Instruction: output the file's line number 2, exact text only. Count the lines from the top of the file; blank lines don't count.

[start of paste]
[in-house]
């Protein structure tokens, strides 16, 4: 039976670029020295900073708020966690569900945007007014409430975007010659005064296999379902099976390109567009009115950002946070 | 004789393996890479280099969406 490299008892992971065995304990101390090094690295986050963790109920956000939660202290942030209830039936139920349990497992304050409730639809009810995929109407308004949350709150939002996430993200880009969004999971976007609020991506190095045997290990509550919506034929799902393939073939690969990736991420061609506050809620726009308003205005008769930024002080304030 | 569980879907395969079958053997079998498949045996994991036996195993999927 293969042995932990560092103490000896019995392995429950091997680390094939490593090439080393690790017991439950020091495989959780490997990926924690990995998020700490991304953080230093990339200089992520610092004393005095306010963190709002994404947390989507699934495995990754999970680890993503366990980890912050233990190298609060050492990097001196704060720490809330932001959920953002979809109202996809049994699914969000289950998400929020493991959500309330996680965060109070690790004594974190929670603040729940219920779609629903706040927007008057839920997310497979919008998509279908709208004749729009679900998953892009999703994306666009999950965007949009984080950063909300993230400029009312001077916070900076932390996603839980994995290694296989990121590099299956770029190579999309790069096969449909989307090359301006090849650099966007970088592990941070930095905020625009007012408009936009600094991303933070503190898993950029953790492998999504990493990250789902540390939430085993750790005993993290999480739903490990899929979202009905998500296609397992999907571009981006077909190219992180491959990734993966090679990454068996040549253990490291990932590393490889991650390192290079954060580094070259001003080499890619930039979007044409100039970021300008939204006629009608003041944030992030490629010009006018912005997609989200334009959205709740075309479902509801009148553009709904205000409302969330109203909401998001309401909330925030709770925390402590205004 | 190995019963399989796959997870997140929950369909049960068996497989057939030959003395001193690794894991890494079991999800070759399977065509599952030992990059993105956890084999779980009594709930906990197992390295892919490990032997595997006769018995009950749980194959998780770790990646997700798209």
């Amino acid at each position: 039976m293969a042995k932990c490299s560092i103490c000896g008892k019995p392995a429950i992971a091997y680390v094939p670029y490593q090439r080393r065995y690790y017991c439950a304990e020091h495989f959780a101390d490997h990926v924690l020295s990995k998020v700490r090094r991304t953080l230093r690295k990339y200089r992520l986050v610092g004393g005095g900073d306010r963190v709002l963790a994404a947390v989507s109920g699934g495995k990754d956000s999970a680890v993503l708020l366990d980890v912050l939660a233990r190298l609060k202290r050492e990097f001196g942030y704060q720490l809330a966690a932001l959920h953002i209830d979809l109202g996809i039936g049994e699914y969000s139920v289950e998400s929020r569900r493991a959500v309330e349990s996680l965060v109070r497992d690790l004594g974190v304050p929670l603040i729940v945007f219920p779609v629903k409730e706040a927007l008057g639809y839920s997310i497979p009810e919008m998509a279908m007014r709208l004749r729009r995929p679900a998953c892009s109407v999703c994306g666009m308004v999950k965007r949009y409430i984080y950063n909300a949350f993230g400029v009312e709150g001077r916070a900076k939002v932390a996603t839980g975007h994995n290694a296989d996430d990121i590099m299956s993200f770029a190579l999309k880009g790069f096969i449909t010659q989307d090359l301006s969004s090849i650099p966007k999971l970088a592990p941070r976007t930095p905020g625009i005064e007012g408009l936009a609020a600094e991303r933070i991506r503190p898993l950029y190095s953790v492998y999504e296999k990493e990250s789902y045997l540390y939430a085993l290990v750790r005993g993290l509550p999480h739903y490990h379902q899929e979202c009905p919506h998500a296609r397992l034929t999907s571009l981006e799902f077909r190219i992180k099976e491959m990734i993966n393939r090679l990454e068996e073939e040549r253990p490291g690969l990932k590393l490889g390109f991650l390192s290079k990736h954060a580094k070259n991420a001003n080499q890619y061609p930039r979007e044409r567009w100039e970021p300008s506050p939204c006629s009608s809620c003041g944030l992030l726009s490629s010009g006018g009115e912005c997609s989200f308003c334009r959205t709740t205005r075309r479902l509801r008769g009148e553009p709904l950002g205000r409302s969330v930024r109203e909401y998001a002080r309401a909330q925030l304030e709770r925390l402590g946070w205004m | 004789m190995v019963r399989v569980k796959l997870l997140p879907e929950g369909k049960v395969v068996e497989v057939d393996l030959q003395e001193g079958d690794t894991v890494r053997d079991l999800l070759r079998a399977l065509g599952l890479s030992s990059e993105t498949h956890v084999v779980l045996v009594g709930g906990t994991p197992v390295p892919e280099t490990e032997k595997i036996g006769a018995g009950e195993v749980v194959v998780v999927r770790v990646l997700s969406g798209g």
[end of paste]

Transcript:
């Protein structure tokens, strides 16, 4: 039976670029020295900073708020966690569900945007007014409430975007010659005064296999379902099976390109567009009115950002946070 | 004789393996890479280099969406 490299008892992971065995304990101390090094690295986050963790109920956000939660202290942030209830039936139920349990497992304050409730639809009810995929109407308004949350709150939002996430993200880009969004999971976007609020991506190095045997290990509550919506034929799902393939073939690969990736991420061609506050809620726009308003205005008769930024002080304030 | 569980879907395969079958053997079998498949045996994991036996195993999927 293969042995932990560092103490000896019995392995429950091997680390094939490593090439080393690790017991439950020091495989959780490997990926924690990995998020700490991304953080230093990339200089992520610092004393005095306010963190709002994404947390989507699934495995990754999970680890993503366990980890912050233990190298609060050492990097001196704060720490809330932001959920953002979809109202996809049994699914969000289950998400929020493991959500309330996680965060109070690790004594974190929670603040729940219920779609629903706040927007008057839920997310497979919008998509279908709208004749729009679900998953892009999703994306666009999950965007949009984080950063909300993230400029009312001077916070900076932390996603839980994995290694296989990121590099299956770029190579999309790069096969449909989307090359301006090849650099966007970088592990941070930095905020625009007012408009936009600094991303933070503190898993950029953790492998999504990493990250789902540390939430085993750790005993993290999480739903490990899929979202009905998500296609397992999907571009981006077909190219992180491959990734993966090679990454068996040549253990490291990932590393490889991650390192290079954060580094070259001003080499890619930039979007044409100039970021300008939204006629009608003041944030992030490629010009006018912005997609989200334009959205709740075309479902509801009148553009709904205000409302969330109203909401998001309401909330925030709770925390402590205004 | 190995019963399989796959997870997140929950369909049960068996497989057939030959003395001193690794894991890494079991999800070759399977065509599952030992990059993105956890084999779980009594709930906990197992390295892919490990032997595997006769018995009950749980194959998780770790990646997700798209």